Analysys Mason’s predictions for consumer telecoms services in 2022

15 December 2021 | Research

Stephen Sale Stephen Wilson Martin Scott Inigo Barker Simon Lumb

Article | PDF (2 pages) | Fixed Broadband Services| Digital Services| Future Comms| Mobile Services| Smart Devices| Fixed–Mobile Convergence| Video, Gaming and Entertainment


"The hype about the metaverse will force telecoms operators to scrutinise their 5G business models."

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Consumer telecoms services have had a mixed year in 2021. Fixed broadband services (particularly where customers have upgraded to FTTP connections) have provided revenue growth for many operators, and mobile service revenue has partially recovered from the challenges of 2020. The return of roaming revenue continues to be eagerly anticipated as a potential source of growth, albeit one with a limited lifespan. Online entertainment services have continued to benefit from post-pandemic behaviour although the digital advertising market is undergoing upheaval following changes to cookie policies. The background to the year, aside from the lingering effects of COVID-19, has been the rise of 5G as a mass-market proposition. We expect this to continue into 2022, with more scrutiny of 5G use cases and business models in the wake of hype about the ‘metaverse’. Our predictions are as follows.

Chipset shortages will affect smartphone sales in 2022, but we still expect annual sales to increase by 9% year-on-year. Smartphone shipments rebounded in 2021 after a large decline in 2020 but not as significantly as originally forecast due to chipset shortages in the latter half of the year. These shortages will persist in the first half of 2022, but there will be a recovery in the second half, coinciding with the seasonal increase in demand at the end of the year. Budget 5G handsets will be particularly affected by the chip shortages because increasing prices for chips will drive up retail handset prices. We now expect 105 million fewer 5G handsets to be sold during 2021 and 2022 than previously forecast (in 1H 2021, before the supply chain problems).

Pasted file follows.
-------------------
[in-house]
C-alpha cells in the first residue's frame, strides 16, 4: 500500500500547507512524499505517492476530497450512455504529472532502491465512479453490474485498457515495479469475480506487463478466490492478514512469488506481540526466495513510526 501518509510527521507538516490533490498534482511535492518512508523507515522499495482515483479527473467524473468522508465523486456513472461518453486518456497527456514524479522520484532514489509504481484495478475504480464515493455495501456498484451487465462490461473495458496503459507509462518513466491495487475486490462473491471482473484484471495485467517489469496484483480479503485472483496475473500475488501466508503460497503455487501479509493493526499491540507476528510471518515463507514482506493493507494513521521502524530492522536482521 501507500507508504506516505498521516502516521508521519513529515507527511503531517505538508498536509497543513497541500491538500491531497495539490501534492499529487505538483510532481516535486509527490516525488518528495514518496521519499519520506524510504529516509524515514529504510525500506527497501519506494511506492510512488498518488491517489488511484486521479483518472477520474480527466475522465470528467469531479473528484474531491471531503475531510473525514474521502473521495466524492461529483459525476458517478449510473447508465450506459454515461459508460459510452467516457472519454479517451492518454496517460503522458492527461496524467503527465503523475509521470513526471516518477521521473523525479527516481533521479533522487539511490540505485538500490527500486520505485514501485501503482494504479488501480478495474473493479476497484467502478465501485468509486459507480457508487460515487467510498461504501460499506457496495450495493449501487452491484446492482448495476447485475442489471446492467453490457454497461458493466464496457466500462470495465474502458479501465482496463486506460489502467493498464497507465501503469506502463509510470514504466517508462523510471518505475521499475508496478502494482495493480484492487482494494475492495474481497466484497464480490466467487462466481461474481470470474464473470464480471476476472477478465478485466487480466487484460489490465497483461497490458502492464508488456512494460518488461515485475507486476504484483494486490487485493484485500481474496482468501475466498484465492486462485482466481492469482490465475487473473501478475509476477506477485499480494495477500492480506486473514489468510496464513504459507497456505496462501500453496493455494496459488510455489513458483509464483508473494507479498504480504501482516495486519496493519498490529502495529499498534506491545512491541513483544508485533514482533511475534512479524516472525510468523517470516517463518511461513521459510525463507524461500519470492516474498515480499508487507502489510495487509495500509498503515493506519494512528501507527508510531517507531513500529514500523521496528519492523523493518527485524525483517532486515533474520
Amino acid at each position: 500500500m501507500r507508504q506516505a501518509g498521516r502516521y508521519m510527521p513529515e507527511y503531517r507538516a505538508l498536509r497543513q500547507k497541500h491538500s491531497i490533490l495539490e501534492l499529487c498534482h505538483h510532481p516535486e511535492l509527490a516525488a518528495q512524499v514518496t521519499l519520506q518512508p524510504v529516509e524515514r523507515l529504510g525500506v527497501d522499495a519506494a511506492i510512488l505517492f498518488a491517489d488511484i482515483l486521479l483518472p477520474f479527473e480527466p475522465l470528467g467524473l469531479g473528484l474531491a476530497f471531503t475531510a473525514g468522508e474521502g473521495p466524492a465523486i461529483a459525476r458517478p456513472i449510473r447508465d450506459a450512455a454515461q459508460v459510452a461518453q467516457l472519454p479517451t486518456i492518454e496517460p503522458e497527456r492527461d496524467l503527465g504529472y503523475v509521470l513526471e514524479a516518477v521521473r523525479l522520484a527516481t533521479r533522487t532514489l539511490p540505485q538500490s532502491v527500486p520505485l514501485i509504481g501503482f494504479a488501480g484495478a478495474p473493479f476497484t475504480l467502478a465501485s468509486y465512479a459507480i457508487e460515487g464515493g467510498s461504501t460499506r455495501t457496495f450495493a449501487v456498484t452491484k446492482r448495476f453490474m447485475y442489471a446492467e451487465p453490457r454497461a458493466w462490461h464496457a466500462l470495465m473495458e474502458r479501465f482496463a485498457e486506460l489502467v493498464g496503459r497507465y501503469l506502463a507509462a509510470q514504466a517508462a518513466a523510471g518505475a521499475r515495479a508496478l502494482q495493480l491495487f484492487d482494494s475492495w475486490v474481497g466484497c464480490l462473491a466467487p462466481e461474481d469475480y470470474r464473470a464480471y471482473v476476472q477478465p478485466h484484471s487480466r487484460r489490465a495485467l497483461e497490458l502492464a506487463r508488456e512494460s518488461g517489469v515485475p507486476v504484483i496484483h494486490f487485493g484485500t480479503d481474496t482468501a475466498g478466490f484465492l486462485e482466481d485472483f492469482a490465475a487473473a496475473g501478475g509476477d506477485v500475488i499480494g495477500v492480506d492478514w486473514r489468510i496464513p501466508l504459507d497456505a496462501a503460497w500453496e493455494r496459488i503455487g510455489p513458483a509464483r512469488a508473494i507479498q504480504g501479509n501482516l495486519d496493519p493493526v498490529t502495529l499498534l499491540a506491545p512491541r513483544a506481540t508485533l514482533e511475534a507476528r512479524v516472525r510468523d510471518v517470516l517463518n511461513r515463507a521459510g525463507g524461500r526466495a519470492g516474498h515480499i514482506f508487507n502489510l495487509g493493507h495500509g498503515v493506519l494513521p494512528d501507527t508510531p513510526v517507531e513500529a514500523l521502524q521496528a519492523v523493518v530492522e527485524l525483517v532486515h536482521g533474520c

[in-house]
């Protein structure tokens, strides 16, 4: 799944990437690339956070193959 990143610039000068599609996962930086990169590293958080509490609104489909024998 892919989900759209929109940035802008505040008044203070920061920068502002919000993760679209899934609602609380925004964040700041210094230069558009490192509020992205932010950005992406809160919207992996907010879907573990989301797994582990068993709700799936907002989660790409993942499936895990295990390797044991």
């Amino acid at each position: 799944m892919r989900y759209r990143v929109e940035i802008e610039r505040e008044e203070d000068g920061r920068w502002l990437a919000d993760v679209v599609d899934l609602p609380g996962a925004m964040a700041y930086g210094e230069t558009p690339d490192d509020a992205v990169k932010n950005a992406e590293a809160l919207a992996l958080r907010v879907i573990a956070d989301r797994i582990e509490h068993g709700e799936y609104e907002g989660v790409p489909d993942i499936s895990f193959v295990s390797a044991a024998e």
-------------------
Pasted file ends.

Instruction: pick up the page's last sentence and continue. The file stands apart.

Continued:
The metaverse will not be a ‘killer’ app for 5G but it will represent a leap forward in bringing AR and VR services to the mass market. The hype around the metaverse will continue in 2022 with various visions of social/gaming/entertainment/commerce competing for attention. A major question for telecoms operators is the degree to which AR and mobility will feature, rather than the VR-heavy vision presented by Meta (formerly known as Facebook). Some operators will be considering potential roles as enablers but need to qualify the opportunity with potential partners in, for example, the gaming world.

Telecoms operators will add gaming to their ‘super-aggregator’ strategies. Operators will use super-aggregation strategies (that is, bundling a range of third-party content) to capture some of the USD180 billion digital gaming industry in 2022. Games publishers’ and operators’ needs are aligning around billing for gaming services following the fall-out from the Apple/Epic Games lawsuit – the conditions are right for games developers and platforms to become more open to using operators for billing and aggregation.